History of Sailing & Boat Types

History of Sailing & Boat Types | Life of Sailing

Last Updated by

Daniel Wade

July 20, 2020

Sailing

A Brief History of Ships

When and where did sailing originate? The answer to that question is threaded through our entire written history. Humans have been using various forms of boats to travel by water for longer than we have had written language. The oldest known reference to a ship was from approximately 10,000 BCE, where a carving depicted a reed rowing ship that carried twenty men. Experts believe that boats were around a lot longer than that though so far, there has been no physical proof. Ship travel is older than any other form of transportation and has been steadily improving over the millennia.

It has been determined that the first sea-worthy ships were not even built by humans but by their evolutionary predecessors, Homo Erectus, nearly 800,000 years ago. This explains how they were able to spread across the planet. The mega sailing ships and cutting edge boats of today are direct descendants of those ships built by an extinct species so long ago. It is stunning to think of how far we have come while remaining tied to the water.

Since then, ships have been made of every conceivable material, and they were used to spread people around the globe before other types of transportation like airplanes came into use. These trusty vehicles are still valued and used for warfare, commerce, and recreational sports.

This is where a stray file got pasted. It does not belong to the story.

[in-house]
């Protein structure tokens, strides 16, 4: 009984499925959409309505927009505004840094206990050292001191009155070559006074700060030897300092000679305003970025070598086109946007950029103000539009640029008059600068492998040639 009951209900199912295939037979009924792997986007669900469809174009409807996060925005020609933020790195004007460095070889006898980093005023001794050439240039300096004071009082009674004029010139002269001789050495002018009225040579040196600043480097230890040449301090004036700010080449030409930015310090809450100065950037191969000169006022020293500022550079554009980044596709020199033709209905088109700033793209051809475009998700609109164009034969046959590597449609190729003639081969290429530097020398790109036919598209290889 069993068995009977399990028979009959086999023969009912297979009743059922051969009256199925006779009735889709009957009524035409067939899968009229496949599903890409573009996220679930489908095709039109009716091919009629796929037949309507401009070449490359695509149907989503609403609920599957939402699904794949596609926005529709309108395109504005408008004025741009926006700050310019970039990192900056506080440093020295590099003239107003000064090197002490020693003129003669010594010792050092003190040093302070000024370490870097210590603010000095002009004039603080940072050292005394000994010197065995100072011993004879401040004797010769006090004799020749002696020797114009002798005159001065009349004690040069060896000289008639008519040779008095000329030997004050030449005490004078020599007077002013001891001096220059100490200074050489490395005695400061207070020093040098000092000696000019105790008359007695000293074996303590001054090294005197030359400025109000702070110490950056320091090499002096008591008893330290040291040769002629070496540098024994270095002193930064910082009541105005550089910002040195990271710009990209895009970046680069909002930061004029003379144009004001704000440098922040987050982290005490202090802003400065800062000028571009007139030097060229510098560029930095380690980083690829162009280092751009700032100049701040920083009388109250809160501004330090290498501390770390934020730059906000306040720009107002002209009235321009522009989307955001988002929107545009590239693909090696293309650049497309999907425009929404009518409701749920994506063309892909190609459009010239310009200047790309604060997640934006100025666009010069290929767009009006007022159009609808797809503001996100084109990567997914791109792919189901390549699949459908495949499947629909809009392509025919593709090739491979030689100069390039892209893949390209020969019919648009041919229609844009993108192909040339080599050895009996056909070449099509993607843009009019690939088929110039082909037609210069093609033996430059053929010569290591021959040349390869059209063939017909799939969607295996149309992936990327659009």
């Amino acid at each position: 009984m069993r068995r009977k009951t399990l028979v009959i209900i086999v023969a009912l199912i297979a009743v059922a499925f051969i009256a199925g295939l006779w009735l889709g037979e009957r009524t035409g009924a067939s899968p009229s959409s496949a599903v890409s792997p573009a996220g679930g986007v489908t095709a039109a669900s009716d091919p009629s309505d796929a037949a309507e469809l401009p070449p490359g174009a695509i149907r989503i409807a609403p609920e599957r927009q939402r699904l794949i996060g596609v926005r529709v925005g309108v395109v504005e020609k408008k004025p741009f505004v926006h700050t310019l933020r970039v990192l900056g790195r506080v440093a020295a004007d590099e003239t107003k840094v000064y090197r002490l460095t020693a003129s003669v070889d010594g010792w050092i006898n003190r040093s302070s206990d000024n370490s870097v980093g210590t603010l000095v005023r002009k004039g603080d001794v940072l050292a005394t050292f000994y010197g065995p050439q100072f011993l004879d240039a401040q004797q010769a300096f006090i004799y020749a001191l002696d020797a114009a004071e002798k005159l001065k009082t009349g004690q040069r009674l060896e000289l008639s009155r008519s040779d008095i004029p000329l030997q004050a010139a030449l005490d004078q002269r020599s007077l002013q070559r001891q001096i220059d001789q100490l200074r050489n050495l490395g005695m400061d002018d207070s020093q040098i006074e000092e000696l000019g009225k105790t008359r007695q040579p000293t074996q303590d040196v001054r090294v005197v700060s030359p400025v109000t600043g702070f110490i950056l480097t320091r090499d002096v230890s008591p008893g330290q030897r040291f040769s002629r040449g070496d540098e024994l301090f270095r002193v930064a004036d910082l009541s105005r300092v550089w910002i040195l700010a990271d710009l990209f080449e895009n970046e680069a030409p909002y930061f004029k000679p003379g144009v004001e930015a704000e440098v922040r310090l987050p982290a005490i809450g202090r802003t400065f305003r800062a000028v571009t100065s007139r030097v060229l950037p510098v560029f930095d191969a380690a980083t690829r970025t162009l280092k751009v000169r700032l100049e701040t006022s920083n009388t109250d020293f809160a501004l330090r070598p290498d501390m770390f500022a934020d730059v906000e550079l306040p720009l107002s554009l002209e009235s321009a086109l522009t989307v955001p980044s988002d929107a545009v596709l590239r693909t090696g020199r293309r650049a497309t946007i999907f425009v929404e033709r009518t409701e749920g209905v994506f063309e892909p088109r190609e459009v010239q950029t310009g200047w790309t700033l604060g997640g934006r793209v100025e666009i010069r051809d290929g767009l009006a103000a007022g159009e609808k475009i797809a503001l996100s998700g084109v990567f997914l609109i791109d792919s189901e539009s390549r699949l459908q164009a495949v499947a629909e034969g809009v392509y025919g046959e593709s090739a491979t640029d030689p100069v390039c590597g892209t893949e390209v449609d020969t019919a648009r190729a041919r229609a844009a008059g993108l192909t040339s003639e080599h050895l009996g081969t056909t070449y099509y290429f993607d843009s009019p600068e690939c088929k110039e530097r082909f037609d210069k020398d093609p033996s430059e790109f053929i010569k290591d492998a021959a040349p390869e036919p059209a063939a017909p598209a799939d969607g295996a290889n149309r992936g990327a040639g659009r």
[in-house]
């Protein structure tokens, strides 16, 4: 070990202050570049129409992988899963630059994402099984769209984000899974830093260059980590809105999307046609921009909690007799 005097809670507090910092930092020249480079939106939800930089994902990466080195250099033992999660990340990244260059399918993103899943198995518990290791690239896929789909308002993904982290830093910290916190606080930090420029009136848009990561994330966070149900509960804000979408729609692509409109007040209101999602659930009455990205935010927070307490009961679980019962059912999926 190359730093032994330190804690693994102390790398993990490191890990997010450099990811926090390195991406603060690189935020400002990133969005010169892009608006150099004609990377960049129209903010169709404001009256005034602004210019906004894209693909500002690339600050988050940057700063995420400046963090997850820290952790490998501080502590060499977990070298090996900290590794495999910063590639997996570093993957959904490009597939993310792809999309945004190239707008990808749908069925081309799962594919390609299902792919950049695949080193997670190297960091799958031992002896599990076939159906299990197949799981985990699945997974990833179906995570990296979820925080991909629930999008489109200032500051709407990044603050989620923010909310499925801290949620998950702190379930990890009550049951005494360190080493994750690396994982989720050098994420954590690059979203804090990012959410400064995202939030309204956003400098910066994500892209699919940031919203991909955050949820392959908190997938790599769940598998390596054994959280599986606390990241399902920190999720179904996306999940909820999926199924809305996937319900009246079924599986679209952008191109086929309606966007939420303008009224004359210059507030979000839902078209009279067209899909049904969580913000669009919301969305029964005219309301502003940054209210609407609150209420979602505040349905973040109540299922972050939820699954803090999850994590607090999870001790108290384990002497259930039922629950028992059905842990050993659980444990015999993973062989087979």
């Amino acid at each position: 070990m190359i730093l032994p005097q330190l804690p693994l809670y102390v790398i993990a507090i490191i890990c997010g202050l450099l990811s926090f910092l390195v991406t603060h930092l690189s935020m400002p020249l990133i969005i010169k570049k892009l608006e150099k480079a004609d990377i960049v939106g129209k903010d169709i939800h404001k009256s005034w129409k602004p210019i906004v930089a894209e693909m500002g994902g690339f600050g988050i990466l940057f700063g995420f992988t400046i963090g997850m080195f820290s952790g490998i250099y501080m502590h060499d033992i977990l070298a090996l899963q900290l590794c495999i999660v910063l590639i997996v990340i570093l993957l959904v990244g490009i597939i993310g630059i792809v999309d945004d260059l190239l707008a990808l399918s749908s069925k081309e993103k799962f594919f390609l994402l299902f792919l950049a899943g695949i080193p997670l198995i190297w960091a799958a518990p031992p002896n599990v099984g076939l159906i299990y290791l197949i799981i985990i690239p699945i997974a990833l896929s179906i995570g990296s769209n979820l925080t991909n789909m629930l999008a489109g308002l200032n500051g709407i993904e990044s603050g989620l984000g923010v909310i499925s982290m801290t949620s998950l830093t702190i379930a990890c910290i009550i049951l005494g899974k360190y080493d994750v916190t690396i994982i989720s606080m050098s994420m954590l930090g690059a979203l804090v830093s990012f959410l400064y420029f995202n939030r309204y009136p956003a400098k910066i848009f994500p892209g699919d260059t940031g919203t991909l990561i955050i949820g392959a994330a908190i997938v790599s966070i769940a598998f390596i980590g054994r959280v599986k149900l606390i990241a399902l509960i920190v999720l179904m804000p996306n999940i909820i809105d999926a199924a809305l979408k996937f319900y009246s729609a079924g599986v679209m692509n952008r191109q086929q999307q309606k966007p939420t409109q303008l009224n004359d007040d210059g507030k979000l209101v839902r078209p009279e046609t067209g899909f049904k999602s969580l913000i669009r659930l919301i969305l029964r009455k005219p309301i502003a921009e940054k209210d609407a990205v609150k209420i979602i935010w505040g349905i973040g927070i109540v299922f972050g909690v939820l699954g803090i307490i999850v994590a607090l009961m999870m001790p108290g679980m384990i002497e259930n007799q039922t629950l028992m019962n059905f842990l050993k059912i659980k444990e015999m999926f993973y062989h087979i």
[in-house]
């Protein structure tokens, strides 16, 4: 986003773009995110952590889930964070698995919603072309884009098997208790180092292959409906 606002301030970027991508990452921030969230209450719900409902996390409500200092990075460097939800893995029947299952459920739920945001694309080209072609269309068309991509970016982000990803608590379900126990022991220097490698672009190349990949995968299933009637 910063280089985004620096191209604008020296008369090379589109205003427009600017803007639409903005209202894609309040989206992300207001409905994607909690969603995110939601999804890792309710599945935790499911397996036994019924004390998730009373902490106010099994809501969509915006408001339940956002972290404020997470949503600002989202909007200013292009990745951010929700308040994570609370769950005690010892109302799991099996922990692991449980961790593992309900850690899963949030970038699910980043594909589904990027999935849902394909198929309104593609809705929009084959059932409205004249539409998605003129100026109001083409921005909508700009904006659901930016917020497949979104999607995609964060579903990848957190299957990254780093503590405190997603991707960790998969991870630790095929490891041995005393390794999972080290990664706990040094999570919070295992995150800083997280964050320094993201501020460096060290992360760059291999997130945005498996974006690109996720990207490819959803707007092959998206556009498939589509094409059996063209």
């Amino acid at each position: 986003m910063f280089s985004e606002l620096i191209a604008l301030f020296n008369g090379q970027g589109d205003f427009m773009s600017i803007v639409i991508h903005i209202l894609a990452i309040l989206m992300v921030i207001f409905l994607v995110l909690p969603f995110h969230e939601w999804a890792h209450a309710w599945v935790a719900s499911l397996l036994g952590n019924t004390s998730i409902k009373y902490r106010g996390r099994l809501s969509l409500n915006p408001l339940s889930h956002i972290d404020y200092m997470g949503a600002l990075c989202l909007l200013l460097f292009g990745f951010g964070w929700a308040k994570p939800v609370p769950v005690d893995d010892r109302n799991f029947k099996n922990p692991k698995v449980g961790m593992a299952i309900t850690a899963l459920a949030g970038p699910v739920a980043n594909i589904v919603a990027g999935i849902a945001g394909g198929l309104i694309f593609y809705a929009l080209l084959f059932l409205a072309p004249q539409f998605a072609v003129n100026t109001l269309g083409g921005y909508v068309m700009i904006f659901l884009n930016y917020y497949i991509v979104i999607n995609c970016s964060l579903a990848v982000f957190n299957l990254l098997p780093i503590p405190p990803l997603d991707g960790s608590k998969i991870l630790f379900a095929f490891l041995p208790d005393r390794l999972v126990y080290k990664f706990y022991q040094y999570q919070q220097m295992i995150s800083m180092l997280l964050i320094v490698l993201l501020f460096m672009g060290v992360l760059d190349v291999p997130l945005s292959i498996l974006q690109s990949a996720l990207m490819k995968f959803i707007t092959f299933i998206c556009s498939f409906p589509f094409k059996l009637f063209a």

They are testaments to human ingenuity and perseverance. Over the course of hundreds of thousands of years, there have been many significant changes made to the way in which boats are made, sailed, and appreciated by the general public. This article will go over the different kinds of boats, historical events, and ships of significance and also a brief glimpse of current 21st-century sailing.

Table of contents for this article

Types of Boats and When They Originated

There have been many kinds of ships and floating transportation used throughout mankind's history. With so many years and different civilizations traveling by water to explore, trade, and wage wars, there have been a large number of boats for every conceivable purpose. As building materials improved through the ages, so have the designs of seaworthy ships.

Below is a timeline of the history of various types of boats and the advent of any significant shipping features.

Rafts

Most of the earliest boats were lashed together rafts of anything that would float (e.g., reeds, bamboo, balsa, and other woods, etc.). All of these types of rafts and small boats are still in use today around the world. There is no single geographical location that can be narrowed down for when and where rafts started as a means of water transportation.

Sailing Boats

The first sailing boats recognized by historians were those used by Egyptians in 4000 BCE. They were made of reeds and traveled the Nile using masts and sails.

Invention of Planks